You claim that Peano Axioms are ‘definitional’ and thus not true

That seems like a rather exotic reading of what I wrote.

In addition, your idea of the independence of axiomatic systems fails as a challenge against Platonism for two reasons.

That’s an odd comment. I have not attempted to challenge platonism. I have merely explained why I am not a platonist. I do not criticize others for being platonists.

Another thing I would like to point out is the inability for fictionalists (which I think is a view that borders on the absurd) and nominalists to ascertain why mathematics is so useful to science without simply stating it as miraculous.

May I suggest that you tone down the rhetoric.

I have explained, in other posts, why mathematics is useful in science. Try “Why mathematics is useful to science” as one such post. You might not agree, but I have at least provided an explanation which did not suggest anything miraculous.

Regardless, your arguments against Platonism fail to deliver in a pretty severe way.

I’m sure that is true. As we mathematicians might say, it is vacuously true. That is to say, I have not made any arguments against platonism.

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]]>In addition, your idea of the independence of axiomatic systems fails as a challenge against Platonism for two reasons. 1) Many mathematicians still believe that there could be a single mathematical universe that would solve the ‘independence’ problem associated with several mathematical problems, including the continuum hypothesis (Hugh Woodin has done interesting work on this with Ultimate L). 2) In addition, one could think that there are many different systems of mathematics and still be a Platonist with regard to ontology (Joel David Hamkins is one such person). These individuals might tend to think that different axiomatic systems are as real as the different non-euclidean geometries that currently exist.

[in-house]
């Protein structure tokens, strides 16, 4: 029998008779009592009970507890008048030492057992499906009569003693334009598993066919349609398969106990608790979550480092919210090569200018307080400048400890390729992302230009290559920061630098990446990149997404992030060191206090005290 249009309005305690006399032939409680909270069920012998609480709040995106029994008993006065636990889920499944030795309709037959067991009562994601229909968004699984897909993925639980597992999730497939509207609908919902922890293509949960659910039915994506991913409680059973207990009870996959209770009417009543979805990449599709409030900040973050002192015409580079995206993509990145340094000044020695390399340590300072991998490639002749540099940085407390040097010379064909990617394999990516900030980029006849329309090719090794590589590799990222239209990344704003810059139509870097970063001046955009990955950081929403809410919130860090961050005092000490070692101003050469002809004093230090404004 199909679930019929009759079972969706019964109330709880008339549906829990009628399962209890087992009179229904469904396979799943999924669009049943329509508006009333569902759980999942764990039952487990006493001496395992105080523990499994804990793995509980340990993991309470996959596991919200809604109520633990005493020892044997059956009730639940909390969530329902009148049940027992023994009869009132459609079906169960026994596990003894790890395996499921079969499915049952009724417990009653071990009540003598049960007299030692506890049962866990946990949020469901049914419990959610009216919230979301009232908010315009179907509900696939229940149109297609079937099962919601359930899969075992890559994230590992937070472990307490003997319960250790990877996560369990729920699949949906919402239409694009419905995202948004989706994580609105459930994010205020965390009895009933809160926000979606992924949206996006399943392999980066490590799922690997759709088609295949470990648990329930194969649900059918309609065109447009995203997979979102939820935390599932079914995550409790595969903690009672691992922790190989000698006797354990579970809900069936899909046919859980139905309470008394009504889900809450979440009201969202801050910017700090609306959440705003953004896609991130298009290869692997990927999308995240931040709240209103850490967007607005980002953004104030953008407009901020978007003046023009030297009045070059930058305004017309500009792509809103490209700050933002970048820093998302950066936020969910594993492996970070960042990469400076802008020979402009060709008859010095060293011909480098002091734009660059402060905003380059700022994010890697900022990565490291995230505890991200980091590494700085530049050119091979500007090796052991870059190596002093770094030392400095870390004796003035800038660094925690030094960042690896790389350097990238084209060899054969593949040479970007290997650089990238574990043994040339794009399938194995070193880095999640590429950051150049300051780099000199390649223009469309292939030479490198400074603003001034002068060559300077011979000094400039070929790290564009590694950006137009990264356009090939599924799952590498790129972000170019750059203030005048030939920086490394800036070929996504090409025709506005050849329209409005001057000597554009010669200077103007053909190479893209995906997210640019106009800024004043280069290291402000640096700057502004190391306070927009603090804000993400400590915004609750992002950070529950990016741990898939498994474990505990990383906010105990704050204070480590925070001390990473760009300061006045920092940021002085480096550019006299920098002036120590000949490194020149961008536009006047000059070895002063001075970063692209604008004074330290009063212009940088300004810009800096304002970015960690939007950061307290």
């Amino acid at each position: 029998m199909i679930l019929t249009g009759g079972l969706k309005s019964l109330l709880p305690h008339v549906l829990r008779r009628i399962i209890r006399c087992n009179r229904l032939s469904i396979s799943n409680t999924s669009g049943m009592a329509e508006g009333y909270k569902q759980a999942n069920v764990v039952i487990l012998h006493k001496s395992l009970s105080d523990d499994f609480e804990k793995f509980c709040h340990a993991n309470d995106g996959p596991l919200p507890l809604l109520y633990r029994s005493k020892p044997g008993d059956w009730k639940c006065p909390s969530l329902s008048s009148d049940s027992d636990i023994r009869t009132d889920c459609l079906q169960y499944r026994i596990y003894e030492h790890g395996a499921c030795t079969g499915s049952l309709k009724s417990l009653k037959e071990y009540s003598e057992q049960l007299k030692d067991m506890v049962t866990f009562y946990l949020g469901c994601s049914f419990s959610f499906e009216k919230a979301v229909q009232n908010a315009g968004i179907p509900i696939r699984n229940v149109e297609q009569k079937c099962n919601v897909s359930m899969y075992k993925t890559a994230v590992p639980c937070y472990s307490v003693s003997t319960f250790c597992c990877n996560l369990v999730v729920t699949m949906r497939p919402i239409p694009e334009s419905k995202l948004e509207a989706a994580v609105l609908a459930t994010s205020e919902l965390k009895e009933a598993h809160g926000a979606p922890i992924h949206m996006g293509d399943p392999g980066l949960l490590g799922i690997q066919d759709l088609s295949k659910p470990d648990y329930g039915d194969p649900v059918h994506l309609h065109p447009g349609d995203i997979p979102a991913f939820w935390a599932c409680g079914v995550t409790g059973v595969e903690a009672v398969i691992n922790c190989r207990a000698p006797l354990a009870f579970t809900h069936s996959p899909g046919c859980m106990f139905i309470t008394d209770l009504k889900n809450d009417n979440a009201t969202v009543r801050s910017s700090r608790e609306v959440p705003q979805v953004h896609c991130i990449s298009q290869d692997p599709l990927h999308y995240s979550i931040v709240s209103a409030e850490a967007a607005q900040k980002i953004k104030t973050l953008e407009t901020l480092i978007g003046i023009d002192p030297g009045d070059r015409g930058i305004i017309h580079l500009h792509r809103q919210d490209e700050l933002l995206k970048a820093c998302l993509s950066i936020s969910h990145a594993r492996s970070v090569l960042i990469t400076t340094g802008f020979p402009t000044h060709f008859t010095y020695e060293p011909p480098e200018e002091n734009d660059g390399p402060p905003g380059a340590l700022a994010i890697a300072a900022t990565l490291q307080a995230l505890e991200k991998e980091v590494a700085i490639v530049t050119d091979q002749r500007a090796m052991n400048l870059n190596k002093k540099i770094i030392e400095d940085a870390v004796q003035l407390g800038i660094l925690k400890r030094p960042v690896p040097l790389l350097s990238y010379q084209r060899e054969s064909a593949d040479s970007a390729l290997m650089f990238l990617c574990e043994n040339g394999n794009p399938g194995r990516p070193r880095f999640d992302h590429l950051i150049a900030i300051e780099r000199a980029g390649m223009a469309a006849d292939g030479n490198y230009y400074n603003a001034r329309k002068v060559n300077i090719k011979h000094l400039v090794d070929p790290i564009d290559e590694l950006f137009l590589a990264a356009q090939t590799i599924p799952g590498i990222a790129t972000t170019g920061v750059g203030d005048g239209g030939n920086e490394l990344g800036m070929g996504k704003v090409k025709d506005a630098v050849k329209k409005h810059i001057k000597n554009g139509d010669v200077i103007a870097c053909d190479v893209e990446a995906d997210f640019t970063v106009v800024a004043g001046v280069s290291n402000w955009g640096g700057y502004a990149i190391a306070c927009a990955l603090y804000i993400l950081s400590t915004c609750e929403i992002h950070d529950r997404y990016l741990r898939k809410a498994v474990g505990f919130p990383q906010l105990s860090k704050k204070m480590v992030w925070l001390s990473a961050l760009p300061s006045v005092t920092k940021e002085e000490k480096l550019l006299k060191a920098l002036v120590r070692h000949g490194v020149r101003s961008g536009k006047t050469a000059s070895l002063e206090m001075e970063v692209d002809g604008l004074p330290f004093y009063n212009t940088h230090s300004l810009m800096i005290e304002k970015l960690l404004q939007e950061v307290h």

Another thing I would like to point out is the inability for fictionalists (which I think is a view that borders on the absurd) and nominalists to ascertain why mathematics is so useful to science without simply stating it as miraculous. Yea, I often hear the retort of “Math is simply representation and we create it.” That type of argument fails for two reasons. 1) If we think of math as a representation, then the thing it is describing should have an existence that is equivalent to some sort of mathematical structure (the one represented). Did we invent the patterns in nature? Do the predictions that pure math has made in the sciences (especially theoretical/particle physics) that were later empirically verified really make one feel comfortable with the assertion “Don’t worry, its still all a constructed narrative.” Why doesn’t anything else labelled as fictitious (novels, movies, etc.) describe the world so accurately, what gives math a special distinction?

You even seem to point to some form of structural realism (easily compatible with mathematical realism) when you make this statement: “And if they can find a sufficiently structure mathematical representation space, then they can use that mathematical structure to analyze representations, and to make plausible inferences about the world that is represented.” Mathematical Platonism doesn’t really refer to a heaven with perfect, timeless, abstract entities. There are several different branches of mathematical realism that are determined why the ontological nature of mathematical entities themselves. Many structural realists actually forgo mentioning particular objects and instead believe that the mathematical structures themselves are all that exist.

Regardless, your arguments against Platonism fail to deliver in a pretty severe way. In fact, I think fictionalism is extremely hard to justify/take seriously relative to the history, practice, and results that mathematics has garnered humanity over the centuries.

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